James W. Black
(July 14, 1924 - March 22, 2010)
Born in Scotland
Year of Discovery: 1964, 1972

BlackJames BlackTransformed Heart and Blood Pressure Treatments with a Beta Blocker Drug

Sometimes a bit of inspiration is necessary to move a life in the right direction. Black, a self-described daydreamer, coasted through most of his school years. He did, however, become intensely interested in both math and music during two separate periods of his young teen years. There were also the physiology books his older brother was bringing home from his medical training. This was the spark of inspiration the young Black needed. When he won a scholarship to St. Andrews University he decided to study medicine. It was here the young daydreamer became the determined scientist. Black was captivated by the scientific process and he developed a love for hard work and disciplined research. His persistence, coupled with his keen insight, eventually led to his breakthrough development of the first beta blocker, propranolol. Black's unique approach to treating severe chest pains (angina pectoris) became the worldwide standard and beta blockers continue to be a mainline treatment for heart rhythm disorders and high blood pressure.

Narrowed arteries can be a killer. People with narrowed arteries, the underlying cause of most high blood pressure and heart disease, are at an increased risk of heart attack and stroke because whenever the body needs more oxygen, it responds by having the heart pump harder. Beta blockers take a unique approach to easing stress on the heart. Rather than attempting to increase the supply of oxygen to the heart, beta blockers reduce the heart’s demand for additional oxygen.  They block the action of adrenalin-responsive beta receptors on the heart’s membranes. The result is a continued normal demand for oxygen and a lowered risk of heart attack or stroke.

Black brought an insightful mind and a steady work ethic to his research. When he first explored the development of a drug to fight against heart attacks he found himself on the other side of the scientific common wisdom. Those already studying the issue were seeking ways to increase the supply of oxygen that reached the heart. This certainly seemed reasonable, as it was the lack of oxygen that caused the severe chest pain and other difficulties. But, Black had a different idea. He reasoned the best approach might be to reduce the heart’s demand for oxygen instead. It was this novel approach that opened the door to his breakthrough development of the first beta blocker drug. He had been interested in blood pressure and its effect on the metabolism for many years. This research provided the perfect outlet for him to explore this relationship in depth. Black’s success was remarkable. His drug effectively reduced the workload of the heart without requiring the supply of additional oxygen. His unique ability to see beyond the conventional wisdom provided the breakthrough that became the early standard in treating heart disease.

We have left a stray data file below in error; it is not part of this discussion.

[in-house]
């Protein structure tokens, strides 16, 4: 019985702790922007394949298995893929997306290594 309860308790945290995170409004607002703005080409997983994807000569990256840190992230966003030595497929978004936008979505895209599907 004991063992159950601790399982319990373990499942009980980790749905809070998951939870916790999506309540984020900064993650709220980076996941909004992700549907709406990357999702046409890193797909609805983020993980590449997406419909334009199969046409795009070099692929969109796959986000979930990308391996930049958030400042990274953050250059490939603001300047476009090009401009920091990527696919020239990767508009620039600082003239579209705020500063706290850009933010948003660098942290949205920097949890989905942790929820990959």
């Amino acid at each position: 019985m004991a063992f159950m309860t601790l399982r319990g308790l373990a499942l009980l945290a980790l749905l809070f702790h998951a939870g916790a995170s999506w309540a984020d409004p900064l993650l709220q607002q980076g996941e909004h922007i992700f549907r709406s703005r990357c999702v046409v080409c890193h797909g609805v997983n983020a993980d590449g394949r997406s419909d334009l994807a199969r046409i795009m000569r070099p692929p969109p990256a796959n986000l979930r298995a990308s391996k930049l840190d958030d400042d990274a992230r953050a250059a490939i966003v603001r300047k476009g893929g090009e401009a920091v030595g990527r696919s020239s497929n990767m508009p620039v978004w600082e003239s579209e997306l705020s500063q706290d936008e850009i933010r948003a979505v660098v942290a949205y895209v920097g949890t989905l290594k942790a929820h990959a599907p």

Black’s remarkable achievements certainly never went to his head. He once told an interviewer that he was unsure whether he was even actually a scientist. “Well, I’m untrained, you see,” said Black. “I’ve never had any formal instruction in experimental science - I’ve just picked it up. I’ve never done a Ph.D.” Thanks to his brilliance and diligence, one label that certainly fits is lifesaver.

Written by science writer, Tim Anderson
Lives Saved: Over 55,000,000

His invention of propranolol, the beta adrenergic receptor antagonist that revolutionized the medical management of angina pectoris, is considered to be one of the most important contributions to clinical medicine and pharmacology of the 20th century.
                                                - Melanie P. Stapleton, Texas Heart Institute Journal

The revolutionary drug was not found randomly testing drugs. Based on knowledge from other compounds tested, they synthesized a drug they believed would work.
Imperial Chemicals Industries' compound ICI 38,174, later known both as pronethalol, was said Sir James Black,  "Conceived in excitement and thrilled us at its birth."

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Links to More About the Scientist & the Science
Sir James Black  and Propranopol
James Black's Nobel Prize Biography

James Black's Wikipedia Page
Beta Blockers Wikipedia Page